Daniel Suddeath

Daniel Suddeath

It's hard to fathom why some people have such a problem with providing basic rights to their fellow humans.

If you don't agree with someone's lifestyle, that's certainly your choice, but how can you excuse denying them equal treatment when it comes to housing, employment and protection under the laws of our land?

On Tuesday, the Bowling Green City Commission proved why discrimination is still very much a problem in our country. By a 3-2 vote, the commission decided that a fairness ordinance prohibiting housing and employment discrimination against residents based on their sexual orientation wasn't worthy of passage. Bowling Green remains the largest city in Kentucky without such protections for its residents.

In basically a cowardly concession of predetermined ideology, the trio who voted against the fairness ordinance including Mayor Bruce Wilkerson didn't even bother to comment during the public meeting as to why they were opposed to ensuring people aren't discriminated against based on their sexual orientation. Of course, we know this is about gay and transgender residents, as instances of discrimination against heterosexuals based on their sexual orientation are about as common as Eskimo sightings in Arizona.

Bowling Green is growing, Western Kentucky University is drawing students from places well outside of the Commonwealth, but the city's mayor apparently has a problem with commonsense legislation that would offer protection to some of those new and existing residents.

Let's be clear — this isn't about forcing religious people to accept practices they believe are wrong. There's even a clause included in the Bowling Green ordinance prohibiting the proposed law from burdening freedom of religion.

Too many people who should know better are allowing their religious beliefs to be weaponized by politicians and folks acting out of prejudice. It's almost become the calling card of politicians in Kentucky and other traditionally conservative places.

Abortion, gay rights and subsidies for the poor — many politicians have used these issues to attempt to demonize people and rally up religious support for their reelection bids. It's almost a way of covering up for their own inabilities to govern our state in a wise and efficient manner.

There are certainly passages in the Bible that state homosexuality is a sin. There are plenty more that label adultery a sin. It seems many only want to focus on homosexuality, or at least they don't go to the extremes to condemn adultery between men and women at the same level or with the same passion as they protest gay rights.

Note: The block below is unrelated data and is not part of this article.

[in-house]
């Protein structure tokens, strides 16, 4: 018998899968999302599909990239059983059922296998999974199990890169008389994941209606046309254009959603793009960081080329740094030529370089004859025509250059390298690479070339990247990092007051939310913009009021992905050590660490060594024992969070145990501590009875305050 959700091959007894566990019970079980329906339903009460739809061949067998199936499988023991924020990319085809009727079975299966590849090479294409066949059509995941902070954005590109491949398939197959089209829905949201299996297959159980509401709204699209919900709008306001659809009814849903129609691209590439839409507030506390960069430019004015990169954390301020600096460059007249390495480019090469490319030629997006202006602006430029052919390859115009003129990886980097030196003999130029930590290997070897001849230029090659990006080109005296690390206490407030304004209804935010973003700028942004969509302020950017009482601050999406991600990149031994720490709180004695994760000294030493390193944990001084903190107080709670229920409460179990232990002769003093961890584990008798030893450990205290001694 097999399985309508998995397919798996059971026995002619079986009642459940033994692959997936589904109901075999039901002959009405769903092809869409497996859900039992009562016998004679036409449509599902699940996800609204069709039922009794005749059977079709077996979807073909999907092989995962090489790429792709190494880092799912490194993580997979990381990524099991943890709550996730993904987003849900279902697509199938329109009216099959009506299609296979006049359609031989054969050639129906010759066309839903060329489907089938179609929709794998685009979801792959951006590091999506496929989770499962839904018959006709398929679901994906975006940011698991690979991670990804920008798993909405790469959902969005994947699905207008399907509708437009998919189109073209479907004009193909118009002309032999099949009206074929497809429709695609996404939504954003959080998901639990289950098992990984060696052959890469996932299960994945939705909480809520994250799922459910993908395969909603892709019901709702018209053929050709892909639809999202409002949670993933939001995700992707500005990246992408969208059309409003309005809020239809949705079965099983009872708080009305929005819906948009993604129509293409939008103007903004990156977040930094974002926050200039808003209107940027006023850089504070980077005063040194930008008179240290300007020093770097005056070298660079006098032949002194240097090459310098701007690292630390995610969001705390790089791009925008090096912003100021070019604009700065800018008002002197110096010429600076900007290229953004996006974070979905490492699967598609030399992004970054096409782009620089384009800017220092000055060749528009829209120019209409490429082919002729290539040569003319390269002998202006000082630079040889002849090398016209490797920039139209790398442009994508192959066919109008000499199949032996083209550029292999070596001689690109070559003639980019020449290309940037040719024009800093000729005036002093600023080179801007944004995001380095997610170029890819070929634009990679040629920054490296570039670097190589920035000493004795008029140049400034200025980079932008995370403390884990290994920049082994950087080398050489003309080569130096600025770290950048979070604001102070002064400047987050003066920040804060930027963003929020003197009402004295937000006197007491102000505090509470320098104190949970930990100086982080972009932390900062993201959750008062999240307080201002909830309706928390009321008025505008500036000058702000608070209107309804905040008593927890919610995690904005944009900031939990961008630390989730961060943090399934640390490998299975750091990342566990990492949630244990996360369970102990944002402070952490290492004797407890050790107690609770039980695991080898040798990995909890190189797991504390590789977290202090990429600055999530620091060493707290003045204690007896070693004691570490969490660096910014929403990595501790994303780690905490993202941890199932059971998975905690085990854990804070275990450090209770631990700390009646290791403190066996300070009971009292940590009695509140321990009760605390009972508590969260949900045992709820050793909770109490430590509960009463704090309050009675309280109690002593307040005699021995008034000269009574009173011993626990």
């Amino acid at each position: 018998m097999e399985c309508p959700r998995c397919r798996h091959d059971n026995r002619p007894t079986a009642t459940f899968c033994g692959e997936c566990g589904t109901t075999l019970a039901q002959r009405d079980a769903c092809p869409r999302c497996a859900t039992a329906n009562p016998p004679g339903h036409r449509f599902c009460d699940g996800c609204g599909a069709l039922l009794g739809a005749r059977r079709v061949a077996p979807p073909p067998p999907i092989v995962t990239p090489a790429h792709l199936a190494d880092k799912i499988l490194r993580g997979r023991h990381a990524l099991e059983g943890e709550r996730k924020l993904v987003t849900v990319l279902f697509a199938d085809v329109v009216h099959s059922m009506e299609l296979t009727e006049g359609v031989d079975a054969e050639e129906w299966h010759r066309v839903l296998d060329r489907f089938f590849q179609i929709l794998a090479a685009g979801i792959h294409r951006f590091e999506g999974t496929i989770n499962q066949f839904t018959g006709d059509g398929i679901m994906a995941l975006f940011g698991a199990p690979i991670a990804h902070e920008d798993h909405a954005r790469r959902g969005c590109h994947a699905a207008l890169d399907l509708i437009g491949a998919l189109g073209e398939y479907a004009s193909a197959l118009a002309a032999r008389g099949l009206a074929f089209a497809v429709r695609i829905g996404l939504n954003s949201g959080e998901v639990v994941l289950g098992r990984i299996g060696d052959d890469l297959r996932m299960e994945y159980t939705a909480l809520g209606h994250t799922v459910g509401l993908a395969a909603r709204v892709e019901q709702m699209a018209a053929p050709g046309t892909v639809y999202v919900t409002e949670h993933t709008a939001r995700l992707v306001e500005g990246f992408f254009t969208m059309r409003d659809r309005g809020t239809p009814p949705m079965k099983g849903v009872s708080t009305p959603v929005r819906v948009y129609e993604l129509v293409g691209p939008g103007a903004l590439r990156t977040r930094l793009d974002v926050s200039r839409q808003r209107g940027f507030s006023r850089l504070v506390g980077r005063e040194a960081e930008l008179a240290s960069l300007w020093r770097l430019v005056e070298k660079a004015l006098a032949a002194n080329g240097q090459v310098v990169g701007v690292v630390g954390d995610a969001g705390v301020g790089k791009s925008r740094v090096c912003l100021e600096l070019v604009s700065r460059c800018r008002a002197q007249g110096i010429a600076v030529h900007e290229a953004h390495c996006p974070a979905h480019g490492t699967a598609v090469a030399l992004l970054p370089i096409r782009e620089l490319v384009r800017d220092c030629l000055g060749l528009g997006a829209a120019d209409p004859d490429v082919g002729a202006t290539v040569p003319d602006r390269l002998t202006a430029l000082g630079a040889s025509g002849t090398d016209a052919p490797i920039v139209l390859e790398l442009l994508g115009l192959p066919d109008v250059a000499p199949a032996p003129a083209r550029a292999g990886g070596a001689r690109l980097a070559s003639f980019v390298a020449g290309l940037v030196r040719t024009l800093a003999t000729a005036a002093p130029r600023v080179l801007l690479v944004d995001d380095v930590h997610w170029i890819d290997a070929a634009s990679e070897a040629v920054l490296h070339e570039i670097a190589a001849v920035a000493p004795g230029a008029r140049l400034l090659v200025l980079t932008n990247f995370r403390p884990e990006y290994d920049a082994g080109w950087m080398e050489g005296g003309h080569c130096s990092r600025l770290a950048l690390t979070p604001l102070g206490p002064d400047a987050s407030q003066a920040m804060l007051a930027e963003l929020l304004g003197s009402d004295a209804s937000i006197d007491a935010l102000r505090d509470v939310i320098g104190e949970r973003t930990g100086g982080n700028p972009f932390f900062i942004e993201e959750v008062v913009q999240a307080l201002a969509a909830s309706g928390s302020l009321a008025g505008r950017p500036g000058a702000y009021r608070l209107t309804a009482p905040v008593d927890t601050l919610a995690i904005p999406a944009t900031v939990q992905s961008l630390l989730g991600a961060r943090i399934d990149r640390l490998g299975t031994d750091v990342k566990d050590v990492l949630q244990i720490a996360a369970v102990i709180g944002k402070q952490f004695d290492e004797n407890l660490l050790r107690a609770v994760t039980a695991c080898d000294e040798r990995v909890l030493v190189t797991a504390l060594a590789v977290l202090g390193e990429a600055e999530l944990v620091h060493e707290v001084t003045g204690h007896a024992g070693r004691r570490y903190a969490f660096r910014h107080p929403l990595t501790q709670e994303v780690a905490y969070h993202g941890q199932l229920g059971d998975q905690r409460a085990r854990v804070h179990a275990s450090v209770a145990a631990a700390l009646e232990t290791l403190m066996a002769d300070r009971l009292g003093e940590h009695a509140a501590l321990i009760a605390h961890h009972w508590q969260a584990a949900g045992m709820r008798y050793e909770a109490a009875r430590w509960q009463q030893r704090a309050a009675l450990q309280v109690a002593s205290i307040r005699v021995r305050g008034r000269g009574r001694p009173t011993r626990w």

In Kentucky we have a problem with gay people being protected from discrimination but we have no issue voting into the White House a man who has been proven to have had multiple affairs. That's not consistent with biblical teachings.

But this isn't Sunday School, and that's the point. Our country is supposed to protect religious freedom, and that includes freedom from religion. If you believe homosexuality is wrong, you have every right to do so. The same goes for those who believe adultery, consuming alcohol and playing the lottery are sins — they have the freedom to stand against those practices and to attend a church that supports such beliefs.

The line is crossed though when we attempt to use our religion to ban people who are breaking no laws from having the same rights that we enjoy.

If you can't deal with people of other beliefs, or those who follow no religion, then there are plenty of countries in the world where you can live where non-secularism is followed. Of course many of those countries don't view Christianity or other popular religions in the U.S. as highly as we do, so you might find yourself under extremely oppressive rule. Maybe being the minority for a change would actually be eye-opening for some.

The Bowling Green vote is also important because of the example it sets. Smaller cities like Glasgow look to anchor cities like Bowling Green as examples. Glasgow should pass a fairness ordinance as well, but if the Bowling Green commission doesn't have the backbone to do what's right, how can we expect leaders in a smaller community to take the initiative and approve anti-discrimination legislation?

Bottom line, a person shouldn't be fired from their job because of who they love, nor should anyone not have a roof over their head because of who they're lying down with in their bedroom. Frankly, it's none of our business.

Hopefully the Bowling Green commission will reconsider its initial vote and take a stand for fairness. We're not all identical by any stretch of the imagination, but we all deserve equal treatment under the law. It's the American way.

Suddeath is the editor of the Glasgow Daily Times. His column appears in the Thursday edition and at various times throughout the week. Reach him at 270-678-5171, or by email at dsuddeath@glasgowdailytimes.com. Follow him on Twitter @DsuddeathGDT.